Surgeons in Sweden have replaced the cancerous windpipe of a Maryland man with one made in a laboratory and seeded with the man’s cells.
The windpipe, or trachea, made from minuscule plastic fibers and covered in stem cells taken from the man’s bone marrow, was implanted in November.
The patient, Christopher Lyles, 30, whose tracheal cancer had progressed to the point where it was considered inoperable, arrived home in Baltimore on Wednesday. It was the second procedure of its kind and the first for an American.
“I’m feeling good,” Lyles said in a telephone interview. “I’m just thankful for a second chance
Ciaran Finn-Lynch, who became the first child in the world to undergo a groundbreaking trachea transplant in March this year, is set to return home to Northern Ireland.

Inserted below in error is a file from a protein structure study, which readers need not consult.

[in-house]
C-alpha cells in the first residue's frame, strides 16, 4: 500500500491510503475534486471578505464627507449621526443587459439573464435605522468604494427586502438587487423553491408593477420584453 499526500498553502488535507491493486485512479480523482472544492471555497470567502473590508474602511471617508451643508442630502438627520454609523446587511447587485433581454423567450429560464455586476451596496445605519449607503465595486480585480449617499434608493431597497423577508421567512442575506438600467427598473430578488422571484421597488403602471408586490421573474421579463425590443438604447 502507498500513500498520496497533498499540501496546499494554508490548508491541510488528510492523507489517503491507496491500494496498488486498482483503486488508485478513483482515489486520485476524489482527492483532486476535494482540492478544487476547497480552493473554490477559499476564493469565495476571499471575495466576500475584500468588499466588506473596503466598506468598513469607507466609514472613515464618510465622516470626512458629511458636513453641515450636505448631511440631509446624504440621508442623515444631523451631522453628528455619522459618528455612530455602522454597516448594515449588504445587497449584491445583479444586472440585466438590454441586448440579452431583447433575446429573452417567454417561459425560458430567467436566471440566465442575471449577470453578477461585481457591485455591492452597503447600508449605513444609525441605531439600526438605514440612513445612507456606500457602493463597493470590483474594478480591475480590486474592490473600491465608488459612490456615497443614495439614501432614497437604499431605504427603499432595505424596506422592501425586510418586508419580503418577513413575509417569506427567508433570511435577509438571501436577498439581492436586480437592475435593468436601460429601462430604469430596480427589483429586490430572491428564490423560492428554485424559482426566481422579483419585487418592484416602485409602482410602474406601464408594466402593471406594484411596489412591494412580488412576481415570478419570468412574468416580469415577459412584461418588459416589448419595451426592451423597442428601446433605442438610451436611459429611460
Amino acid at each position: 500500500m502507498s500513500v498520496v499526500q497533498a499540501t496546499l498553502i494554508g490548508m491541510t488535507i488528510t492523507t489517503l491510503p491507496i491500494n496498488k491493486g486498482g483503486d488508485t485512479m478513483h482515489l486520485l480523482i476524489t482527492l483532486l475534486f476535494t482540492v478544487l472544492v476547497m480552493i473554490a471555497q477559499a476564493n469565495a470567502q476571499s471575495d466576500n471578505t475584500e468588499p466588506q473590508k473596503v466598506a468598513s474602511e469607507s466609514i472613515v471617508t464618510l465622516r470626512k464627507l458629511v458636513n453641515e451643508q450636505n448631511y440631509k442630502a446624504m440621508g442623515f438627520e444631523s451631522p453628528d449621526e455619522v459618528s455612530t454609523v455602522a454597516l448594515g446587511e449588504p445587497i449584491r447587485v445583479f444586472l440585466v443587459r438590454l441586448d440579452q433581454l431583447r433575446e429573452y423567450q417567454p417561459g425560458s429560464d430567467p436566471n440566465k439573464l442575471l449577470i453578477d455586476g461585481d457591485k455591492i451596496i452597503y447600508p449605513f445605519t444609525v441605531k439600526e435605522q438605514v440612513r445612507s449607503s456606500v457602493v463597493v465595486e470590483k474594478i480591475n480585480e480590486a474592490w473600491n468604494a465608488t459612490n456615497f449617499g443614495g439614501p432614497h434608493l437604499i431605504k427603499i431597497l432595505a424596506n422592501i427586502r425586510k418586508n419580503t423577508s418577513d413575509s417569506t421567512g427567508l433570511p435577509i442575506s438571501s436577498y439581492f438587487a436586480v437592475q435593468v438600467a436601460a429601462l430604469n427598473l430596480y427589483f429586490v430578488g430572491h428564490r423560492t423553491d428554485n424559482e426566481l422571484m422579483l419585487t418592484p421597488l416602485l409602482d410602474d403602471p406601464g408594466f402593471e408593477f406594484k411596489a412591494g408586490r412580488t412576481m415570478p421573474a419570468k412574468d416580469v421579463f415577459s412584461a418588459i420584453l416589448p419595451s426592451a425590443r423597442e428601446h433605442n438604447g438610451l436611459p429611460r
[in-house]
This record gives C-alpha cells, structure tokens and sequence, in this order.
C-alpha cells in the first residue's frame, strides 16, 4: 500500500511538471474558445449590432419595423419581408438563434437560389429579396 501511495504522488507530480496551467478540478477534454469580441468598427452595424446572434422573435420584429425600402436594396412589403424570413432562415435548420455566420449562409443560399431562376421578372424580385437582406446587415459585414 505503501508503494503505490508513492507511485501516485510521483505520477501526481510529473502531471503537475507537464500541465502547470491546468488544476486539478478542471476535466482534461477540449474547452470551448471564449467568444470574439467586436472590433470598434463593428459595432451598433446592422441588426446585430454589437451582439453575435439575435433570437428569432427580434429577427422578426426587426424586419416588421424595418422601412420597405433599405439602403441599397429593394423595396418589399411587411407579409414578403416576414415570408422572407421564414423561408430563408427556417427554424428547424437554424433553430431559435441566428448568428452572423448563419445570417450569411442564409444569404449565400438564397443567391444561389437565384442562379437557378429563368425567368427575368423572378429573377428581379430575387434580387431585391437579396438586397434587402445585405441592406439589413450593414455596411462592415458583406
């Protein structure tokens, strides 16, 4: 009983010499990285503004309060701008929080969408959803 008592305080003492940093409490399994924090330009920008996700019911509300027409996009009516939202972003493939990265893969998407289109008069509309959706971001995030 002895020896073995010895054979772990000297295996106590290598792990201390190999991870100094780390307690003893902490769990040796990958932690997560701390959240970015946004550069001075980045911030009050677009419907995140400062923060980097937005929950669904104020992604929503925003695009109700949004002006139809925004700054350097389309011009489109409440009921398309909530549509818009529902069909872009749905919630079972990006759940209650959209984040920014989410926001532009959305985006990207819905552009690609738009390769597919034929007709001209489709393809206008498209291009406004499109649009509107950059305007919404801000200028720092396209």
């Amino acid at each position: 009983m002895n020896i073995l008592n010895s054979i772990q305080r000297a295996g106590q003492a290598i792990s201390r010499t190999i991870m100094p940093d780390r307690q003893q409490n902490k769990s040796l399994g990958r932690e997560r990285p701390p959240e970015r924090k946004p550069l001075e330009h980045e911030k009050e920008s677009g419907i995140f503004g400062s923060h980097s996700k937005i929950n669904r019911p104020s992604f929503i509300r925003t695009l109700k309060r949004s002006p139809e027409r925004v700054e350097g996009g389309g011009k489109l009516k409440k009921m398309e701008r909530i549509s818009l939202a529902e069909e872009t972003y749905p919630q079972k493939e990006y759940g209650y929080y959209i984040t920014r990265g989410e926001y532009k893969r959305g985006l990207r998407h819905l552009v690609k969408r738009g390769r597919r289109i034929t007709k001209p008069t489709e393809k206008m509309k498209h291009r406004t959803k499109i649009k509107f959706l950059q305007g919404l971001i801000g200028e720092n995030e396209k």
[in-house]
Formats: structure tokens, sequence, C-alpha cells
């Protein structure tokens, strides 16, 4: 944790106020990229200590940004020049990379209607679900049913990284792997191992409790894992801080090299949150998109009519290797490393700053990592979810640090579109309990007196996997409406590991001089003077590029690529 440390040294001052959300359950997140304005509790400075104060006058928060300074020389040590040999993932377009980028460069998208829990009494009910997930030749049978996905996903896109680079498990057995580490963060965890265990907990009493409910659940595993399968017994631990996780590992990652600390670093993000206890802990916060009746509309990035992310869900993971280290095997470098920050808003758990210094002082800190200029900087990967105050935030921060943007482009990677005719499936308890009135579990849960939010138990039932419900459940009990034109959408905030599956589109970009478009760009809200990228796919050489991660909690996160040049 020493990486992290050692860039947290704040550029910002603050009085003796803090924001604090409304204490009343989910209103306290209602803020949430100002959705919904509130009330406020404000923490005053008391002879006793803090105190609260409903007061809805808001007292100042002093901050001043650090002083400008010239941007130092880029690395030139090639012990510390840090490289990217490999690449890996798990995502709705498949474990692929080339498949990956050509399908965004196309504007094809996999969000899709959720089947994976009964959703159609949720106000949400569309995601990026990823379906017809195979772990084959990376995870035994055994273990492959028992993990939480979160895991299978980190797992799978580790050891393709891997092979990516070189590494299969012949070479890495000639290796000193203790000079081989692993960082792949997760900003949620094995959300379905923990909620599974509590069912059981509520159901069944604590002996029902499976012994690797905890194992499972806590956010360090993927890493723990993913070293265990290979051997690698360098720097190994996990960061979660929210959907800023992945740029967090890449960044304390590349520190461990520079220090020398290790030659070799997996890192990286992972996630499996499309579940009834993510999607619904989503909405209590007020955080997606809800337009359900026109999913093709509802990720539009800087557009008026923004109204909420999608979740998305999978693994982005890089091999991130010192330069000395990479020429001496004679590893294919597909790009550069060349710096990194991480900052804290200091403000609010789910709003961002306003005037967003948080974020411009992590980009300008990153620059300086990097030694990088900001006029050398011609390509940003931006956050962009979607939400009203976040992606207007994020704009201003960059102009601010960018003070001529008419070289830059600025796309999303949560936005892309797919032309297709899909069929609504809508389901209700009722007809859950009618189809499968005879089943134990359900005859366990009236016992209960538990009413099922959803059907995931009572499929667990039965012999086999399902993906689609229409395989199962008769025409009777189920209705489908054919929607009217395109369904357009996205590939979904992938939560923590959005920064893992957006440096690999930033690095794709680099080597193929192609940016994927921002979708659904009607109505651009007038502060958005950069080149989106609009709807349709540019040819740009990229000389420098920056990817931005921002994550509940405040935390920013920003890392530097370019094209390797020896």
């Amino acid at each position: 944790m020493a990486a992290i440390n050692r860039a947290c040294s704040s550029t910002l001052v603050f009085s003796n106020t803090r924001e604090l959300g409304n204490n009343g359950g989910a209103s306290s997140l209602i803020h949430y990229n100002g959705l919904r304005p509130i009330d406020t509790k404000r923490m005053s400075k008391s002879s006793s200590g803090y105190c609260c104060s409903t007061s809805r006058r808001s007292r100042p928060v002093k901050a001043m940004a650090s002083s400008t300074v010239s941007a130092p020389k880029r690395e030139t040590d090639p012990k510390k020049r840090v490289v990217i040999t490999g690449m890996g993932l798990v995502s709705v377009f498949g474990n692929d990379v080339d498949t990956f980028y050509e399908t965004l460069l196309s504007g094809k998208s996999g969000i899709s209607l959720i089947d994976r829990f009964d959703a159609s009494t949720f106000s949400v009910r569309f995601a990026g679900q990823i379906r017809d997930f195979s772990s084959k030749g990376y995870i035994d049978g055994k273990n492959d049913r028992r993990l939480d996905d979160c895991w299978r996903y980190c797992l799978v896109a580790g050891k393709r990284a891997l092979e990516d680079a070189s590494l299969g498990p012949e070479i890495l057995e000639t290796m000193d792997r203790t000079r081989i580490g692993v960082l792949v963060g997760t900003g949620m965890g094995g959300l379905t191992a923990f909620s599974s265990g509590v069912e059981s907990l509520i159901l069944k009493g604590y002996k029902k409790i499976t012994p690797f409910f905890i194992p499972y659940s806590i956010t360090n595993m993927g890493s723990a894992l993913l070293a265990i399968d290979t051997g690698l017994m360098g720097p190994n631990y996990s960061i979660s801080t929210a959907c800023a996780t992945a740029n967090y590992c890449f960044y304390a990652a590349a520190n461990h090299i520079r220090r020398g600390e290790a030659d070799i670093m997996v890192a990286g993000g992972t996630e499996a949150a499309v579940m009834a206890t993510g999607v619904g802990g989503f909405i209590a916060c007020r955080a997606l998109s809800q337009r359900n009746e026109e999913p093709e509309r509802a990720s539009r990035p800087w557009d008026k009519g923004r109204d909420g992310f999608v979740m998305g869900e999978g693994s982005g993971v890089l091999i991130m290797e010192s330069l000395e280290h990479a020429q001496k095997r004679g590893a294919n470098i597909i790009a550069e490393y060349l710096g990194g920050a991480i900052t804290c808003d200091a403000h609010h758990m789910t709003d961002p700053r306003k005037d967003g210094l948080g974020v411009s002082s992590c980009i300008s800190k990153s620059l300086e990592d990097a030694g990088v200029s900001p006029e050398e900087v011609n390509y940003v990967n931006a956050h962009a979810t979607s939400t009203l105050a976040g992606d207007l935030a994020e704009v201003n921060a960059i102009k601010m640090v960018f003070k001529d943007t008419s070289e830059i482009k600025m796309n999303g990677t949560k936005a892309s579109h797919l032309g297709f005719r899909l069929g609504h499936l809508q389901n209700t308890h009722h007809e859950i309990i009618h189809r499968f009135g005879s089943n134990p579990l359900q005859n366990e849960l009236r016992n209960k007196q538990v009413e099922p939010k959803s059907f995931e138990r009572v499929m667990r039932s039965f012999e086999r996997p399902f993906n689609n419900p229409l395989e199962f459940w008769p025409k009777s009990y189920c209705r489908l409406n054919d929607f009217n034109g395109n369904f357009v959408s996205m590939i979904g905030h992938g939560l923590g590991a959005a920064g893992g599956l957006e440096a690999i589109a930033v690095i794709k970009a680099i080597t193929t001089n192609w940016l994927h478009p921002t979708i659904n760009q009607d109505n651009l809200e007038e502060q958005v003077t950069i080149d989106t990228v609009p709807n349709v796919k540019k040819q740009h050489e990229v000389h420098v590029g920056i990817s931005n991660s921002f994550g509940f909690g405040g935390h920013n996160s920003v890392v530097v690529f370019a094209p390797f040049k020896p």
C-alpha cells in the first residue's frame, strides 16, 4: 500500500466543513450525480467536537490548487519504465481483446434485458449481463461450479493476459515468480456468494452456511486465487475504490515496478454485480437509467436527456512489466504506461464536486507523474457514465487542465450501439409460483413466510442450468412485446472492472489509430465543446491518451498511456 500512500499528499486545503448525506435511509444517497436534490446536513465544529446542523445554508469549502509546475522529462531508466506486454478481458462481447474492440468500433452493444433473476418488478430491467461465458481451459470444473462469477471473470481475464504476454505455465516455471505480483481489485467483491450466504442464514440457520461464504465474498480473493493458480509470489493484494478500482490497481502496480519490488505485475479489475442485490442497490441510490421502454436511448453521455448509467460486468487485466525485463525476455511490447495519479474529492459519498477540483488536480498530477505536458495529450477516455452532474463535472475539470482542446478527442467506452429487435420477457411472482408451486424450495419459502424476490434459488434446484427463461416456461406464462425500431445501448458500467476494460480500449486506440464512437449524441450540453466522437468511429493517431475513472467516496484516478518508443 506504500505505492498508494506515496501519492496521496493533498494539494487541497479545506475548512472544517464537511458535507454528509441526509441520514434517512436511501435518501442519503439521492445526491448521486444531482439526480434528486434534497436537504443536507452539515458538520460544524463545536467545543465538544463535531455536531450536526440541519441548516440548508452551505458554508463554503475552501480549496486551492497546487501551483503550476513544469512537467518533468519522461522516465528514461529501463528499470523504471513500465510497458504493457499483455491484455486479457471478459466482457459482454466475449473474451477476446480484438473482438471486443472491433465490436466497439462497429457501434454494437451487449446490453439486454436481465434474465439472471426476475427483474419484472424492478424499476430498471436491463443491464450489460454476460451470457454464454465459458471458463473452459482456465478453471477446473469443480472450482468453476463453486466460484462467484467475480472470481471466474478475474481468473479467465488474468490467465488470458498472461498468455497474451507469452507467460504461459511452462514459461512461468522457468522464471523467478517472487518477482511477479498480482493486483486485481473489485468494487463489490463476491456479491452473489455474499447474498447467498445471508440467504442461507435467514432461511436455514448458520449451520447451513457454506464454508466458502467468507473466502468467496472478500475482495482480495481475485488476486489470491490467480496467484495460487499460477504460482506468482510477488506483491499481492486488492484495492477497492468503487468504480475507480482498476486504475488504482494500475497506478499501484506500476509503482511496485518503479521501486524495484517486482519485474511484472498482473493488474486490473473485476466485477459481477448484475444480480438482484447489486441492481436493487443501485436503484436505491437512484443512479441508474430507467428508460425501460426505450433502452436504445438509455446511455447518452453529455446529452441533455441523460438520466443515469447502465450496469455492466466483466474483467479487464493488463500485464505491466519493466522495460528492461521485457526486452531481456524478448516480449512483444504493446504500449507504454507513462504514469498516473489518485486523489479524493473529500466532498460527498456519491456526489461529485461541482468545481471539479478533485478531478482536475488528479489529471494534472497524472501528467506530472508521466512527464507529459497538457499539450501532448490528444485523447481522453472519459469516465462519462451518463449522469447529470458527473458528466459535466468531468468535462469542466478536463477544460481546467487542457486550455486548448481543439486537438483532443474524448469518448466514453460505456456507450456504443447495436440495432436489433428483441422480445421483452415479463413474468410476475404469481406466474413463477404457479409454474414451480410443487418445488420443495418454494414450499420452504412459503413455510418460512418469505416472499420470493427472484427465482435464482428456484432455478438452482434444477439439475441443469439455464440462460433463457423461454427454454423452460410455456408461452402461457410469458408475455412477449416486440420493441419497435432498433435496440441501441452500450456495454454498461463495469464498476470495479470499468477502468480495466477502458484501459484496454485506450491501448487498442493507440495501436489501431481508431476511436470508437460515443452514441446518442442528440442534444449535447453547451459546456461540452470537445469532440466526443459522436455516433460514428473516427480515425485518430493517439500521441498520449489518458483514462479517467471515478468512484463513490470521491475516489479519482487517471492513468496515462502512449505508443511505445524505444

Ciaran underwent the transplant, which involved the removal of his own trachea replaced by a donor windpipe, at Great Ormond Street Hospital. Doctors then used Ciaran’s own stem cells from inside his body to build up the donor windpipe and ensure the organ was not rejected.
Four weeks ago, doctors were able to describe the transplant as a success for the first time after proving vascular supply had returned to
Pier Paolo Parnigotto with Mariateresa Conconi
After a trachea transplant that was not rejected, performed in Barcelona by Italian surgeon Paolo Macchiarini, soon other organs and biotech tissues will be reconstructed in the lab thanks to a technique developed by the University of Padova. Bones, livers, the esophagus, pancreases, and muscles will be next, in research that will possibly take place in the Veneto. According to Pierpaolo Parnigotto, 61 year old professor of anatomy, who together with Maria Teresa Conconi carried out tissue engineering research for 15 years in the development of biotech organ grafts that